One of my greatest fears is that I will become someone my current self would not recognise. I have not lived long so far, and I fear that time will lead my future self to see the principles and priorities by which I currently live as silly and meaningless. I think back to the time when someone on an imageboard read my blog and called me a 'grandiose little fag', and I wonder whether my future self will likewise scoff at my ideas and perspectives.
What if aging causes me to abandon my deepest aspirations? Many older people I encounter seem devoid of ambition, resigned to their meagre past accomplishments and seeking solace in (or perhaps worse, sincerely believing) platitudes about "a young man's game" and "happiness" and "what really matters". "I was just like you once," they often say. One of my lecturers once told me about how he'd accepted that unlike some of his friends, he wouldn't make a successful video game. Now he focuses on other aspects of life. He was trying to reassure me, but what he said saddened me instead.
I dread the day (which I hope doesn't come) that I re-read this post and chuckle — how naïve, how quaint. The kid had foresight, at least.
[2023-08-27] Is It Over?
In approximately 5 years, my brain will stop developing. Past this point, supposedly, it will be extremely difficult for me to acquire new skills. I would like to think that 5 years is a long time, but it seems that the older I get, the faster a year passes.
It seems like a cruel joke that modern man reaches his physical and mental peak less than 1/3 of the way through his lifespan. Three decades of energetic discovery, six more of dull, bloated mediocrity and creeping decay. Middle age and old age both last longer than my entire life.
[2023-07-27] Hardly Trying
In my inertia, my greatest source of copium is the idea that I could do anything if I put my mind to it. Who knows what I could achieve — proving a seminal theorem, perhaps, or writing an innovative programming language, or composing a classic album — if I actually tried?
If I started trying, I would discover the limits of my abilities, and I fear that those limits are much closer than I would like to believe. It is easier to fantasise about nebulous untapped potential than face the possibility that I am not that clever or creative, and thus doomed to the same mediocrity and insignificance that I would find myself in if I never tried. I exist in limbo between fear of wasting away and fear of failure.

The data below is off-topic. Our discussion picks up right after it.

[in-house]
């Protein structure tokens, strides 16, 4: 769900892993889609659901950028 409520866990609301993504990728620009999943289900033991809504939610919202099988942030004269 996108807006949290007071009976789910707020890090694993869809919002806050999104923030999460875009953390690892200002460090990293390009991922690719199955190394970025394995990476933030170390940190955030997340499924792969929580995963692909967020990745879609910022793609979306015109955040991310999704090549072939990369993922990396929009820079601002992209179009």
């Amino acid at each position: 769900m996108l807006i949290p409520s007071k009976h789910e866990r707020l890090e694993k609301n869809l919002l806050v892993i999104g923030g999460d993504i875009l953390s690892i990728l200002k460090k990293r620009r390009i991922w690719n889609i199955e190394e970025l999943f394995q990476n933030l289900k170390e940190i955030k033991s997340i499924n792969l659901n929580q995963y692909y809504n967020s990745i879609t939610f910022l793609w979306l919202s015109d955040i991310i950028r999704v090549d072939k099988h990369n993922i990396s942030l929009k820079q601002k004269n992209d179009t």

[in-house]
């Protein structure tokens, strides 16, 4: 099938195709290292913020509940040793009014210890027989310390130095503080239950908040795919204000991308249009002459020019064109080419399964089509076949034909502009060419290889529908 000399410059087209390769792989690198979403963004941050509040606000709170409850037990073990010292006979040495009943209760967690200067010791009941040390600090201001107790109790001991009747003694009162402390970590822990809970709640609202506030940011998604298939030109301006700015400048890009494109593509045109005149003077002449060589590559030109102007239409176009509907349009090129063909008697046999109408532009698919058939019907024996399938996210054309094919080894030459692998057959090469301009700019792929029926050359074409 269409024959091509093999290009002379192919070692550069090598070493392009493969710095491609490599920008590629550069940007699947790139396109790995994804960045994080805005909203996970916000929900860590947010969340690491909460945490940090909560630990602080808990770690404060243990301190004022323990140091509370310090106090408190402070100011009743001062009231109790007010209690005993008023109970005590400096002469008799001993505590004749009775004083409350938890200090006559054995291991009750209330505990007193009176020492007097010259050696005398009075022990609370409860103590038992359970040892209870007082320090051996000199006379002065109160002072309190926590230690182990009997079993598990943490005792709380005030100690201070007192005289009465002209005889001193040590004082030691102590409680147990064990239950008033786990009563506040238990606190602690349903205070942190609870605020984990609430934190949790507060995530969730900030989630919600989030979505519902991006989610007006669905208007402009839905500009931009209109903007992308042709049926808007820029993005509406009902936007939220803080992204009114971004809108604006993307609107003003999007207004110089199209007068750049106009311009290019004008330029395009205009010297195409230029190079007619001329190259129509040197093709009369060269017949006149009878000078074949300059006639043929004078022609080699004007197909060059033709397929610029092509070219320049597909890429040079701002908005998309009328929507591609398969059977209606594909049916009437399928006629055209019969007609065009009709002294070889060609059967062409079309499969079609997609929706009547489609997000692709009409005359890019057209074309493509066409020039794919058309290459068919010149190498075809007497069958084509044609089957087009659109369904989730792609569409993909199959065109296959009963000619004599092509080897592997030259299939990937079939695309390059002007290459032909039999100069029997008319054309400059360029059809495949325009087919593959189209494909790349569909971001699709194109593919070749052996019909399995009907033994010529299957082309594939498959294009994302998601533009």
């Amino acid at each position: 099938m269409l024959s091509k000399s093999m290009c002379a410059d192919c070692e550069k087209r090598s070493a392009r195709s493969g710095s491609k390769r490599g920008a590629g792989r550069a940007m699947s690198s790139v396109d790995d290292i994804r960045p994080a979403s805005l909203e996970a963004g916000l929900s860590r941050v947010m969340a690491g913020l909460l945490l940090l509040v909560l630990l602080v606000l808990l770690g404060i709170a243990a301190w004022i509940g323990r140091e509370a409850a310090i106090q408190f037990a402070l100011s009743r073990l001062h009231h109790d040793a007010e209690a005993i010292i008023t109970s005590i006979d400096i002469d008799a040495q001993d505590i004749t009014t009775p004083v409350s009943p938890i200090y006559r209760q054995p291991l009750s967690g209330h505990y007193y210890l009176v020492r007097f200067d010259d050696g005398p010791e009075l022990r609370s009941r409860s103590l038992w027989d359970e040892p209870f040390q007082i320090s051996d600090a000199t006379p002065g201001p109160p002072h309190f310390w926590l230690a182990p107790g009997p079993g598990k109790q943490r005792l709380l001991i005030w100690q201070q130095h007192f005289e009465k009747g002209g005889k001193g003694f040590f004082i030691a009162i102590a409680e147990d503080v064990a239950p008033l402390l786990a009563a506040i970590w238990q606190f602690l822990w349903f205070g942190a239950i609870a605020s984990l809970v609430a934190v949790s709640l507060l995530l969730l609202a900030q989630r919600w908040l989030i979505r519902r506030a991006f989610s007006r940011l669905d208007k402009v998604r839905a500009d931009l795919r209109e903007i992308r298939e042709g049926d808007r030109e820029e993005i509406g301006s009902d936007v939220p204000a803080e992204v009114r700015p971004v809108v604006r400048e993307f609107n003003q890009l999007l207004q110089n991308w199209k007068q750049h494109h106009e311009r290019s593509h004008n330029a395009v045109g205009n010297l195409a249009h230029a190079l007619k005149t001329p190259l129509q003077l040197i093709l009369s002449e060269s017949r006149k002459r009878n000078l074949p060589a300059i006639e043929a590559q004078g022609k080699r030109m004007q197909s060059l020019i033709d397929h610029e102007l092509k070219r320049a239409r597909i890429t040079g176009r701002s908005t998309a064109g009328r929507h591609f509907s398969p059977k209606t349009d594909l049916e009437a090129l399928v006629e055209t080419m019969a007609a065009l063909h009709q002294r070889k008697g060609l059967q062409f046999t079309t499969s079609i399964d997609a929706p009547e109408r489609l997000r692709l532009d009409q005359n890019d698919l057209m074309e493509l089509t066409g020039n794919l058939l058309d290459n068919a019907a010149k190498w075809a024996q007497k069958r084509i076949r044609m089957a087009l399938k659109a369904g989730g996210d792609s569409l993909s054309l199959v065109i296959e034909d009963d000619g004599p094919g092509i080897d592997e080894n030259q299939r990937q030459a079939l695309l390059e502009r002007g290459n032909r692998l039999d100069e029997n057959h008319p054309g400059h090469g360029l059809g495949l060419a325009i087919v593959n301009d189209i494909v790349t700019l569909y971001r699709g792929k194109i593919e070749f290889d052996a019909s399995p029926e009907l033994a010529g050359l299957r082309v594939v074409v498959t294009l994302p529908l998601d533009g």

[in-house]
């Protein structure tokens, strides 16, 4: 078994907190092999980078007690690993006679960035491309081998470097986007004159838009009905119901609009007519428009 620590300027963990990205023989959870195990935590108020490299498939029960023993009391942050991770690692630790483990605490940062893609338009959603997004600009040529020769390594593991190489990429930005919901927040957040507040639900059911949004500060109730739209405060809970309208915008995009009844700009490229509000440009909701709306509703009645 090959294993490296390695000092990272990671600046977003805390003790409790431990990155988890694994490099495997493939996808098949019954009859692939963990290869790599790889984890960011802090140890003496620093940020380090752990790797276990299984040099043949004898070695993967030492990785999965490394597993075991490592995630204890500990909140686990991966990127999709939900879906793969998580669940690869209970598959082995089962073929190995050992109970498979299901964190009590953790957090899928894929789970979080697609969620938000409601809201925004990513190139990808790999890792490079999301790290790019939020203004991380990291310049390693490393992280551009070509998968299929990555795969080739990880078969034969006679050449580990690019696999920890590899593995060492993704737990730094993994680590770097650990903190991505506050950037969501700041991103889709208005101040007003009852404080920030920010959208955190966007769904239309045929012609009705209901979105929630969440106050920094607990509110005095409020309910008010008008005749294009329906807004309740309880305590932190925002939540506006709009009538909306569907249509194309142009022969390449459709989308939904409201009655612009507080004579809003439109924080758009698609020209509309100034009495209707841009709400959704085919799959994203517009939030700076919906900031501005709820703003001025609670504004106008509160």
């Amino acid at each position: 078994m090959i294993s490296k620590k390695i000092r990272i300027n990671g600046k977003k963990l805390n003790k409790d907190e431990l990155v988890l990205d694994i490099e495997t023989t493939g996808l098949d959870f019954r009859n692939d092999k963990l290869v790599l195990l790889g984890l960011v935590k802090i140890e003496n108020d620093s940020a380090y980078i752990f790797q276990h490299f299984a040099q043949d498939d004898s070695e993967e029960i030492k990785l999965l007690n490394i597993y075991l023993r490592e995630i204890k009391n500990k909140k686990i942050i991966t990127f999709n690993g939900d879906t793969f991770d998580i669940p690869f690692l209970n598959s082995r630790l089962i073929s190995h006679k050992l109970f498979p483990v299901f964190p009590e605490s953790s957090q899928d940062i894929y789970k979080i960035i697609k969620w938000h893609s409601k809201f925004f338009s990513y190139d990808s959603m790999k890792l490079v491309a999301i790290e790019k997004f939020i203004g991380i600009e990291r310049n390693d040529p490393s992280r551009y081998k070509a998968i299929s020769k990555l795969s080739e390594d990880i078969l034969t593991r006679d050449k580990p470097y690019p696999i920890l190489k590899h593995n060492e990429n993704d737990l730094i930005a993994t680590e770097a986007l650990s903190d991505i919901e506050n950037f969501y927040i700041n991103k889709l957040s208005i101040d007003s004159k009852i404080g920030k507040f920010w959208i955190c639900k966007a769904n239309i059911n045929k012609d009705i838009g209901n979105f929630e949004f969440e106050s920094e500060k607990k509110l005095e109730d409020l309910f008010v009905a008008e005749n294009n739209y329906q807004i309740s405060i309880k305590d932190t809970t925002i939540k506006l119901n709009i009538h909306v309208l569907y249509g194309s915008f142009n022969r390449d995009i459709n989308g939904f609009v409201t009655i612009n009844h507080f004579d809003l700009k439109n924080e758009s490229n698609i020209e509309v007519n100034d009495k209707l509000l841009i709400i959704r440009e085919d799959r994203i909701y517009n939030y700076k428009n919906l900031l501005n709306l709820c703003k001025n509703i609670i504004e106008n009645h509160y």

[2023-06-17] Wanting vs. Wanting to Be
Most people, it seems, try to adopt characteristics that they believe will make them attractive to others. I, however, try to adopt characteristics of people I myself find attractive.
For me, attraction to someone and the desire to be like them are intertwined. The attraction I experience has two main components: admiration, i.e. traits of the other person that I aspire to possess, and commonality, i.e. traits that they share with me. The people I find most attractive are the ones whom, due to a combination of several shared traits and admirable traits, I can see as a better version of myself. Sometimes I find myself wanting to merge with someone I am attracted to, thus becoming my ideal.
When I am attracted to someone I may try to emulate their aesthetics, mannerisms or skills. Reflecting on this can cause identity confusion (which I can assuage by remembering that whenever I have tried to imitate someone, my actions have always been in line with prior self-improvement goals). Since most of the people I have been attracted to are the opposite sex, it has also (among other factors) contributed to gender confusion.
As far as I can tell, most people do not experience attraction in this way, and seem to be drawn to an 'other' or a 'complement' rather than an alter ego. My experience of attraction seems common among autistic people, which supports my long-held suspicion that I am on the spectrum.
[2023-06-13] Previous Versions
For reasons unclear to me, my family has never stayed in the same place for more than 3 years. I have moved house 8 times that I can remember. I have lived in at least 5 towns in 2 countries, and attended 5 schools, plus homeschooling.